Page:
Reason Before Passion

Sindhi, Pakistani and a Sufi Muslim

The Weekend Crunch

The past three days have been jam packed as I attended “Mast Morning Show with Maira Khan” show at DAWN News on Friday morning, went for Bloggers Conference on Saturday and attended TEDxMazarEQuaid on Sunday; my weekend has never been this full before.

Mast Morning Show with Maira Khan (July 15, 2011)

I accompanied Abid Beli to DAWN News office where we attended Maira Khan’s morning show regarding our National Anthem event. Waqas Pai and few other volunteers like me joined us as well that made a sizable team to present our views. Abid Beli and Waqas Pai, the creators of the event “World Record for Most People Singing National Anthem” took the stage and created awareness among the masses about the event, what was the philosophy behind it and how we will accomplish this feat. They also highlighted the problems that we are facing and ongoing struggles especially in the wake of continuous deteriorating situation of Karachi.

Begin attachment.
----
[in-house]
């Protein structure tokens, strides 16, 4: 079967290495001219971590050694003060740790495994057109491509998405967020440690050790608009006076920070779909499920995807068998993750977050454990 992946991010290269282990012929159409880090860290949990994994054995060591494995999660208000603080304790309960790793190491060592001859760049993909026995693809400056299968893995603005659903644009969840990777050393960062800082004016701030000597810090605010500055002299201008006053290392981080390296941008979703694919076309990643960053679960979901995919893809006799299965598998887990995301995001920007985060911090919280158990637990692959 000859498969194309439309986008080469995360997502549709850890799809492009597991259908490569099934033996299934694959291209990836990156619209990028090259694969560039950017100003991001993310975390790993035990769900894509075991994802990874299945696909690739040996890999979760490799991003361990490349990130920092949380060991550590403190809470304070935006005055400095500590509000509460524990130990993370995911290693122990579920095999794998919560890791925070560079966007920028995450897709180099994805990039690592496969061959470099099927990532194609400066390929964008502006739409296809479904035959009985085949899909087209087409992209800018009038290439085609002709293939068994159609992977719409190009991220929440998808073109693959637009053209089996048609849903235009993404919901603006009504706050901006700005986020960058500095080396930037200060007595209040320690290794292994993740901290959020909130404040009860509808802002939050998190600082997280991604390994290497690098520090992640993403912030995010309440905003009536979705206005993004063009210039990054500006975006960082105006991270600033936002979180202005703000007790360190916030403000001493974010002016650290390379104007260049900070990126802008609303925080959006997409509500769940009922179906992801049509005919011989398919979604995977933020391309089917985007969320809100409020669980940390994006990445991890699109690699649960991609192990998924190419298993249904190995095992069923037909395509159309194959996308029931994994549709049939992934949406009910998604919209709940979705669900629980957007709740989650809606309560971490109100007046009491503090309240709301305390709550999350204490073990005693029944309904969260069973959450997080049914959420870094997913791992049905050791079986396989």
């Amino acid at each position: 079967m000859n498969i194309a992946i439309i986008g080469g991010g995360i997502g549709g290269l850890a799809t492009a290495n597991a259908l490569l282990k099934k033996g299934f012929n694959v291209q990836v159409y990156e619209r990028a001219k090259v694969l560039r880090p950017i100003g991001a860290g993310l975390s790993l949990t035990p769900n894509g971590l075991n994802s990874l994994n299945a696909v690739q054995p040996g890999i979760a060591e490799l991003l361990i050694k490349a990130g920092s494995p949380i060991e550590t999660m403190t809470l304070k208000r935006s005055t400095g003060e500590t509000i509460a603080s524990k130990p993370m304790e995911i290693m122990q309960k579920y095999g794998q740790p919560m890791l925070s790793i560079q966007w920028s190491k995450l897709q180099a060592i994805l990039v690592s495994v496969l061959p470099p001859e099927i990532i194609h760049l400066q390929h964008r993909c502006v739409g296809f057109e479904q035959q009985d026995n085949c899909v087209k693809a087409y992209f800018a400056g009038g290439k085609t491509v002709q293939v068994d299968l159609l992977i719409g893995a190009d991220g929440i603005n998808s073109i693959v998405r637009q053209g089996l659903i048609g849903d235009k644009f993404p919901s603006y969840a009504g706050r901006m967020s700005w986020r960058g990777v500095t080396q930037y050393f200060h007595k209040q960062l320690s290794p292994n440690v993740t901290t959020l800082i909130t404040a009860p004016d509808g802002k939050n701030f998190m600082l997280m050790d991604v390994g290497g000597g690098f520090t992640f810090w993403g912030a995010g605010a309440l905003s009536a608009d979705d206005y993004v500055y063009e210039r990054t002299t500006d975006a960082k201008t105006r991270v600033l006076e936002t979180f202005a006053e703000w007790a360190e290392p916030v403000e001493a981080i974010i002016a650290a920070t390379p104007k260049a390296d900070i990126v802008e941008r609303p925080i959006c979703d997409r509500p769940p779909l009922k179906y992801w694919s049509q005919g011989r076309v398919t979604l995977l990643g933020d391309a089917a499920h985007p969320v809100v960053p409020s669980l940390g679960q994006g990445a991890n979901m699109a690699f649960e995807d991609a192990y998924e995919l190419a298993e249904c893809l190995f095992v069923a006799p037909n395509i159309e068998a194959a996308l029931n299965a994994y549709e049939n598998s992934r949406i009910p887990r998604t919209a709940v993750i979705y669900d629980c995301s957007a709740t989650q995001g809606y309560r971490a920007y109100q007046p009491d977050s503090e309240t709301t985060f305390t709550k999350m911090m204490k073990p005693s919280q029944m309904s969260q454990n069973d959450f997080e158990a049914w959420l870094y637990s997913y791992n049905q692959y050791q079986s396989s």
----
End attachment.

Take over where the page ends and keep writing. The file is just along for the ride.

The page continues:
Volunteers (including me) were called to the stage where we stood with flags and sang our National Anthem. For me it was 8 years back when I last sang the anthem and it was a refreshing experience which I also explained to Maira when she asked about how I felt singing the anthem after such a long time (it was telecasted Live but on repeat telecasts the interviews with the volunteers were edited out). It felt good to finally create awareness about this event on television, telling the common masses about it rather then only notifying the Facebookers, Twitterati and Googlers.

Bloggers Conference for Pakistan’s National Interest (July 16, 2011)

On Saturday morning I found my way towards PIA Training Center located near Airport and went into the auditorium only to find Youth Parliament of Pakistan in session with members from Conservative and Liberal presenting their motions to the Speaker. I sat in the Visitors Gallery (the right section of seats in the auditorium) along with other invited bloggers where I was joined by Abid Beli and finally got to meet Sarfaraz Khan whom I had been interacting with on Google Plus for the past few days.